Thomas Bryan was born in Worcestershire on 21 January 1882. He lived at Bott Lane, Lye, near Stourbridge before moving to Castleford in West Yorkshire as a child. When older, Thomas worked as a miner at Whitwood Colliery, Castleford and was also well known locally as a Rugby League player. His father, also Thomas, worked as miner alongside his son. Thomas Bryan’s mother was Sarah Bryan. By age 29, he had moved out and lived at 29 Hunt Street with his wife (Also Sarah Bryan) and three children.
Thomas enlisted to the Army on 11 May 1915 and was sent to the Western Front. He was a member of the 25 Battalion of the Northumberland Fusiliers. On 9 April 1917 during the Battle of Arras, Thomas crossed no man’s land to disable a German machine gun. Although wounded, he went forward along a communication trench. He alone successfully disabled the gun which was inflicting heavy damage. He killed two of the German gun team as they were routing. This machine gun was a major obstacle to the advancing to the second objective during this offensive. Thomas was awarded the Victoria Cross for these actions on 8 June 1917. He was a Lance Corporal by the time he left the army.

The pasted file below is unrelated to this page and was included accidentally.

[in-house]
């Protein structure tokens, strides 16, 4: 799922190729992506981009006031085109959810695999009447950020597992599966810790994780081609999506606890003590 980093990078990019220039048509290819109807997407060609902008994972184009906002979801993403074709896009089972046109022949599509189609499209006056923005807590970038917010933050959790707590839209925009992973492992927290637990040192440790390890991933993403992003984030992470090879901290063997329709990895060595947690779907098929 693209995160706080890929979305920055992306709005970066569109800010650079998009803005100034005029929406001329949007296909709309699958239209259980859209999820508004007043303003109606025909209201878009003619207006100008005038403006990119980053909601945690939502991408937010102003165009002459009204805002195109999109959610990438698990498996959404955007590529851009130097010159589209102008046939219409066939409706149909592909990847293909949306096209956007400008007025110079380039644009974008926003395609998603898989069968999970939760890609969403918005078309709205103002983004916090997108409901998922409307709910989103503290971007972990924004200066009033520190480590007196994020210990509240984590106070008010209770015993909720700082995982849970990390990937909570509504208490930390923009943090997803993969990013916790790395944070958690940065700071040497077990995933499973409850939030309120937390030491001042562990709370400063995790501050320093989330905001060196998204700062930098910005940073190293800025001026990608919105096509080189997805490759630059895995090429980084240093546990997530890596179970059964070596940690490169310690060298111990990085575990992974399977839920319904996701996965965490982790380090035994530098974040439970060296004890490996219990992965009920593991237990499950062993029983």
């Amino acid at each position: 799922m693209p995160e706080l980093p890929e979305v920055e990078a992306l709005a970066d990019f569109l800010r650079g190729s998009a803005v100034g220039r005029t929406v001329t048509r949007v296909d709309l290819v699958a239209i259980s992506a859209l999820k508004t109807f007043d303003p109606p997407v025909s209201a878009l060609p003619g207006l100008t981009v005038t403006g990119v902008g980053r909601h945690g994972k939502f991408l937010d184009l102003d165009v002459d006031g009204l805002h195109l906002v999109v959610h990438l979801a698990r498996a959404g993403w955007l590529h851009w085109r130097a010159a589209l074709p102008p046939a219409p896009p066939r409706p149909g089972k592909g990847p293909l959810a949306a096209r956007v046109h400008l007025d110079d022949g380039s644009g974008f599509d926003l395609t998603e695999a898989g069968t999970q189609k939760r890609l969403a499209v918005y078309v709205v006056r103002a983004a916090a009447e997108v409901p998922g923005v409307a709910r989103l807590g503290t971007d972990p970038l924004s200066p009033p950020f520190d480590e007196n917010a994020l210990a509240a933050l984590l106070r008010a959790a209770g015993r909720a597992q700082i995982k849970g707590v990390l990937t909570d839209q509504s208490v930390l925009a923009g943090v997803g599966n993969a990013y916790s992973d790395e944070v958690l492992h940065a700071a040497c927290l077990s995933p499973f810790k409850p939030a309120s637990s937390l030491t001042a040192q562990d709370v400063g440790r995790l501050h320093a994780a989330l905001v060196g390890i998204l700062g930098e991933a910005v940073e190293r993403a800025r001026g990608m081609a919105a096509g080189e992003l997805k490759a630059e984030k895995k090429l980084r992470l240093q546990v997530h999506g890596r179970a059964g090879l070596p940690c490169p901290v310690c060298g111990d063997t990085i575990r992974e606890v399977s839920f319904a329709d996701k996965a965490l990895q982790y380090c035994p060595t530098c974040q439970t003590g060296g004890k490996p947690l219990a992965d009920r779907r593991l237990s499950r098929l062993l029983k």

After the war, Thomas moved to Doncaster, finding work at Askern Colliery. He later ran a greengrocers shop in Bentley and died at home on Askern Road on 13 October 1945. He was buried 4 days later in the Arksey Lane Cemetery. He was commemorated on a plaque at the Castleford Civic Centre. His Victoria Cross and other medals (1914-15 Star and British War Medal) are currently on display as part of the Extraordinary Heroes exhibition at the Lord Ashcroft Gallery in the Imperial War Museum. Like all Victoria Cross winners, he is commemorated at the Union Jack Club in Waterloo, London.